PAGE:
The Full Monty at the Noel Coward Theatre
There is no doubt that you will walk out of this stage adaptation of The Full Monty with tears either peaking around the corners of your eyes from strained smiles or rolling down your cheeks (if you’ve a more tender heart). Simon Beaufoy put upon himself the challenge of adapting his 1997 hit film for the stage, quite unprepared for the 20 drafts he had to go through, as he says in the programme that writing for the stage was “hugely but subtly different […] I had to learn a whole new set of skills to make it work in a theatrical space”.
And boy did he make it work. The one-liner gags and heartening working class Yorkshire humour connected with the nerve that the Thatcher era and its bitter effects, had put into everybody’s heart. The wonderful cast each provide a unique take on the misery that Thatcher’s government caused for the many left unemployed, with Guy’s (Kieran O’Brien) rabid homosexuality, Lomper’s typically deadpan suicide attempt (a perfect downplay from coronation street’s Craig Gazey), sticky divorces, debt, lies, and sun beds. Roger Morlidge (Henry V, The Country Wife) represented the tender-hearted, forlorn Dave, with an air of a fading, worn man that was in stark contrast to Kenny Doughty’s (Small Change, Troilus & Cressida) mischievous and sprightly Gaz.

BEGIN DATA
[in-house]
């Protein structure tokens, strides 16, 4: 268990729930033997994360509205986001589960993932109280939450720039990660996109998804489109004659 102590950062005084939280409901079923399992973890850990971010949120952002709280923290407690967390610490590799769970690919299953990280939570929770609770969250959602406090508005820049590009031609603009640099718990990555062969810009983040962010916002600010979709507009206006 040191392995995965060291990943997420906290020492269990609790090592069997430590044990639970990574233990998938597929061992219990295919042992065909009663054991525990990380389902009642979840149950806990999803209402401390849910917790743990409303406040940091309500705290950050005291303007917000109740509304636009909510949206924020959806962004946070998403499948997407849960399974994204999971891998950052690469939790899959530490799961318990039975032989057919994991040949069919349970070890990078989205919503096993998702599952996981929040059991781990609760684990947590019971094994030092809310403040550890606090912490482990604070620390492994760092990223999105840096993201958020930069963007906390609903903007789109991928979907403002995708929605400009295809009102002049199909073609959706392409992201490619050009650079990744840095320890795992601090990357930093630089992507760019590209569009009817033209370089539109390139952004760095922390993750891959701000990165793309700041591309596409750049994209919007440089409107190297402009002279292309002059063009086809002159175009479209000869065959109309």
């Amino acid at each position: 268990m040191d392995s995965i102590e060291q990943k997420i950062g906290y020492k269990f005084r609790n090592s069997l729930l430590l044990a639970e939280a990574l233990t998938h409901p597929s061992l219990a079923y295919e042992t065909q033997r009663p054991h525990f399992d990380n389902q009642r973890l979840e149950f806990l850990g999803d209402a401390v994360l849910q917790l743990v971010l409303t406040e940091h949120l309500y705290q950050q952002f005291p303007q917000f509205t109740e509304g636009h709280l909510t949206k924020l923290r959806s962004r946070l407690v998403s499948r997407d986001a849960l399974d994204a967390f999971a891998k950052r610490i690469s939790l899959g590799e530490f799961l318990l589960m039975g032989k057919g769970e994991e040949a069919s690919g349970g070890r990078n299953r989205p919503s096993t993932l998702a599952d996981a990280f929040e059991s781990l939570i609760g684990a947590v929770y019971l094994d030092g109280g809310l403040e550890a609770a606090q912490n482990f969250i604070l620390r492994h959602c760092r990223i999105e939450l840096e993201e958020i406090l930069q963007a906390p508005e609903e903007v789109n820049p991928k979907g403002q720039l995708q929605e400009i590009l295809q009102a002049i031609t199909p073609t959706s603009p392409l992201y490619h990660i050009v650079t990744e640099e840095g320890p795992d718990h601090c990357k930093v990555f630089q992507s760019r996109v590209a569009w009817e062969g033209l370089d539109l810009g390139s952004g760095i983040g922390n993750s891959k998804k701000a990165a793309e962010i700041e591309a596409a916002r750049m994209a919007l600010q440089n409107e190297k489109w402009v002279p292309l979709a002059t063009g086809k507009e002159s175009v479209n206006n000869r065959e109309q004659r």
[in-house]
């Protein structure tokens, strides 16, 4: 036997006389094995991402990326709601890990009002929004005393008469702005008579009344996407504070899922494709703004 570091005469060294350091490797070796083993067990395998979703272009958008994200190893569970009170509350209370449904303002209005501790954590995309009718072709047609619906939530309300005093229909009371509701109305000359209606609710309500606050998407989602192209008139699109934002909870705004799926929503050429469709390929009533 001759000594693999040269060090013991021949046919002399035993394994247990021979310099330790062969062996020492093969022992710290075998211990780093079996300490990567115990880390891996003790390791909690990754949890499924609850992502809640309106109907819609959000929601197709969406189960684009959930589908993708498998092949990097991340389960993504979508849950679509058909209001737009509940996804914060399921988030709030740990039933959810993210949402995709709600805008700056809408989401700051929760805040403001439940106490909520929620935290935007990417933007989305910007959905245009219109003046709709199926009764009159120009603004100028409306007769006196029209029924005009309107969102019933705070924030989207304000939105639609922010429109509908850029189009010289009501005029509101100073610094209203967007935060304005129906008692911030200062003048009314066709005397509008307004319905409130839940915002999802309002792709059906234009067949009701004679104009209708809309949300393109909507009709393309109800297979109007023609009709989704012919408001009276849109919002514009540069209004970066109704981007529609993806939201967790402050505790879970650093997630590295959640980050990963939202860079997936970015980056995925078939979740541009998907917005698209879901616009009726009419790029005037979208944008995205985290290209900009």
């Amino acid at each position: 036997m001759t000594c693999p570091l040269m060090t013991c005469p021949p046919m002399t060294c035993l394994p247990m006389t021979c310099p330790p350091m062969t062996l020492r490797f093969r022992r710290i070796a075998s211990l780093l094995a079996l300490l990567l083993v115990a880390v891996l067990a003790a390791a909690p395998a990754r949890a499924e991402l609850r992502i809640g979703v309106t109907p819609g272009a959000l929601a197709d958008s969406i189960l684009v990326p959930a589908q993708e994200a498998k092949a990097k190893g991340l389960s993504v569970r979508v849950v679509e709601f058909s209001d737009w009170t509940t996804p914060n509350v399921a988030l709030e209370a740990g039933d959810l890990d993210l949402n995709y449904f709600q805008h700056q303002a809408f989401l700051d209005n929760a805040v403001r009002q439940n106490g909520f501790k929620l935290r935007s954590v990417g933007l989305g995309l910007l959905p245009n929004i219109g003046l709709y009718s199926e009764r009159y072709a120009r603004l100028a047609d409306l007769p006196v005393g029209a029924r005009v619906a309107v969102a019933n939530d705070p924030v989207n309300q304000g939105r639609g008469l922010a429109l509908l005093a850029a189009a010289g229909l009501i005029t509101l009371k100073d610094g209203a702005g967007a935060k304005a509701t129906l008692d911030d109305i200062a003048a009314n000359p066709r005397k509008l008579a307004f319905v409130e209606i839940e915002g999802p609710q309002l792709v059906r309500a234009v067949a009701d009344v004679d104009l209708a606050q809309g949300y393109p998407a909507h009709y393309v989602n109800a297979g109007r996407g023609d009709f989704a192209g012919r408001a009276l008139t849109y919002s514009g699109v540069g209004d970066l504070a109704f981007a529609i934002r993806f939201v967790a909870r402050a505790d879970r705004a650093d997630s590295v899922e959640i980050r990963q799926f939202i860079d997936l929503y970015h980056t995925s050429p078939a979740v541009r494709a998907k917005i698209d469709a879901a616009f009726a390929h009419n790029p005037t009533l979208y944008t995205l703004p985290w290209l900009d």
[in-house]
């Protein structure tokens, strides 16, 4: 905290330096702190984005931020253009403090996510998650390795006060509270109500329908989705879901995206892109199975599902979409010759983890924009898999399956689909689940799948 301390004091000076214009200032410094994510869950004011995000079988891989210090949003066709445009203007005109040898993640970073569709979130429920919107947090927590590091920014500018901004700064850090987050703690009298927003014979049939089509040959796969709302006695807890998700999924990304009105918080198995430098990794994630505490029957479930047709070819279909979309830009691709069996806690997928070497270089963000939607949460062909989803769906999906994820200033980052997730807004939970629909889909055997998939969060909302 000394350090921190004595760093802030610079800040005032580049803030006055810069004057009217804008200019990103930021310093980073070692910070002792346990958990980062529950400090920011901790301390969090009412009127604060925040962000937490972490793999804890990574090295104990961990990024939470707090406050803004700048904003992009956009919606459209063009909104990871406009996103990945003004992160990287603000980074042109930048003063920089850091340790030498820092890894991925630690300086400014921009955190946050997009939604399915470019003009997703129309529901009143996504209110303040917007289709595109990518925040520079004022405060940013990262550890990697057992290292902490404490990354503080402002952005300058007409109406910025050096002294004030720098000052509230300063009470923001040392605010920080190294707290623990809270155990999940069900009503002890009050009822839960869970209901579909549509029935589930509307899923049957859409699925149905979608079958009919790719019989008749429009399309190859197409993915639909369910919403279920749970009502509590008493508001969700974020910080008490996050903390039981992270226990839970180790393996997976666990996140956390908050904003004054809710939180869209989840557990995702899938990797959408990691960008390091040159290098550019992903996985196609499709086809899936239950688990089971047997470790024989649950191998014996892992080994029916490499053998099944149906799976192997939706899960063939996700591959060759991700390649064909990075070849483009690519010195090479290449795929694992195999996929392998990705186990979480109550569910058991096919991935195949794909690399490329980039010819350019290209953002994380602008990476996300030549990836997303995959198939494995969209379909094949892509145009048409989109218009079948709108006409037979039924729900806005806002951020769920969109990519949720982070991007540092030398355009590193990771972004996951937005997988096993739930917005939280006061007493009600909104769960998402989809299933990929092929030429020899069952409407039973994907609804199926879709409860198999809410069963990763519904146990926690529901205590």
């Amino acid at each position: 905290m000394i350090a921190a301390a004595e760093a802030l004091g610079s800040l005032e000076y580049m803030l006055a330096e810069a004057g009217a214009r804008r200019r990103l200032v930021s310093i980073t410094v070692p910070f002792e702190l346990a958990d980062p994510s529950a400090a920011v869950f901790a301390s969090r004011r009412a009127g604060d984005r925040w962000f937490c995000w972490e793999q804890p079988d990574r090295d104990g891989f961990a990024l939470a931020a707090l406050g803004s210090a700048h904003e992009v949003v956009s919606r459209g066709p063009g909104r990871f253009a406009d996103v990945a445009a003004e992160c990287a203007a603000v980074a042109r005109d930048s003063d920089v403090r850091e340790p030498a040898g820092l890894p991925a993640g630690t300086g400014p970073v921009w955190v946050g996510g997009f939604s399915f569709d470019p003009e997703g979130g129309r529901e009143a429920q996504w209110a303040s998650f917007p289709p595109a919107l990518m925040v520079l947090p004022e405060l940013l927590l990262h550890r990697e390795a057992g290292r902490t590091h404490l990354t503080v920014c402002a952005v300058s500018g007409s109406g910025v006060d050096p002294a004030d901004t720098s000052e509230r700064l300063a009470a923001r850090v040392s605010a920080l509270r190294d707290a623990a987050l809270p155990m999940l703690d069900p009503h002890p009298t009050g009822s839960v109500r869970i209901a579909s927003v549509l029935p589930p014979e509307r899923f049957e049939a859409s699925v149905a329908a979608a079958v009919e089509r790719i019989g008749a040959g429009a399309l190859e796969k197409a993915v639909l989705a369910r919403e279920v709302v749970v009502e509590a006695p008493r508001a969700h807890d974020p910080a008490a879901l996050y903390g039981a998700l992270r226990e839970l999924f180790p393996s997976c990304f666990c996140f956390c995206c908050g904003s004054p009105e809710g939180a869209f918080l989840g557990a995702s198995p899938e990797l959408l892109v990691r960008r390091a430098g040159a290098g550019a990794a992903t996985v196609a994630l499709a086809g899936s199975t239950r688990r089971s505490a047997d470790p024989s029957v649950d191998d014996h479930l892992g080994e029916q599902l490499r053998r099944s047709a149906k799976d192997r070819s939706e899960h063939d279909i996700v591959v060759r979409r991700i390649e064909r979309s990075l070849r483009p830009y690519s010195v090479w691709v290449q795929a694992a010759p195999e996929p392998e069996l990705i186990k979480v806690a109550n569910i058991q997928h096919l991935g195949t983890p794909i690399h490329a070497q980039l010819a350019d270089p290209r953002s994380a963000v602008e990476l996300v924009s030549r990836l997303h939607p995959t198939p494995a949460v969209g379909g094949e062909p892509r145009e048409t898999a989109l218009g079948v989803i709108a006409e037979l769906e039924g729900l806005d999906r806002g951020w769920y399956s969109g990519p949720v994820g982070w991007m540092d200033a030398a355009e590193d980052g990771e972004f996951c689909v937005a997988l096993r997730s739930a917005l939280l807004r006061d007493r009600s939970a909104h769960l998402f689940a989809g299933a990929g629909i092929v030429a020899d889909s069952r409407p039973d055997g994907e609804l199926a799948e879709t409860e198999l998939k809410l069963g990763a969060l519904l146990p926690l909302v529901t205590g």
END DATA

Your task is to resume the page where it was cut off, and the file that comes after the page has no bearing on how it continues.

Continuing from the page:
The 80s aesthetic is not subtle. A girl goes for a wee standing up outside a club, true man-style, to cackles from her friends and an appreciative “you’ll be teaching that at the WI!”, perfectly exemplifying how 80s politics, with The Iron Lady at its head, was twisting gender roles and weakening masculine power.
Whilst The Full Monty will no doubt continue the success it earned in its hometown of Sheffield, as a stage adaptation it relies on the audience’s familiarity with the film for a sustained enjoyment. The first half is very slow, and it takes for some real bum shaking in the second half before the real fun begins. Steven Hoggett’s choreography is the shining star, for it brought together the individual sluggish bums that were almost haphazardly placed around the stage, bringing forth the human energy that had been quashed by the Thatcher era. The final scene was a rocketing climax, with men and lighting choreographed so perfectly so as to raise the roof for the standing ovation that the final scene so deserved. The full monty was the enlightenment of the lost souls.
The Full Monty is at Noel Coward Theatre until 14th June 2014. For further information or to book visit the show’s website here.
Watch the trailer for the production here: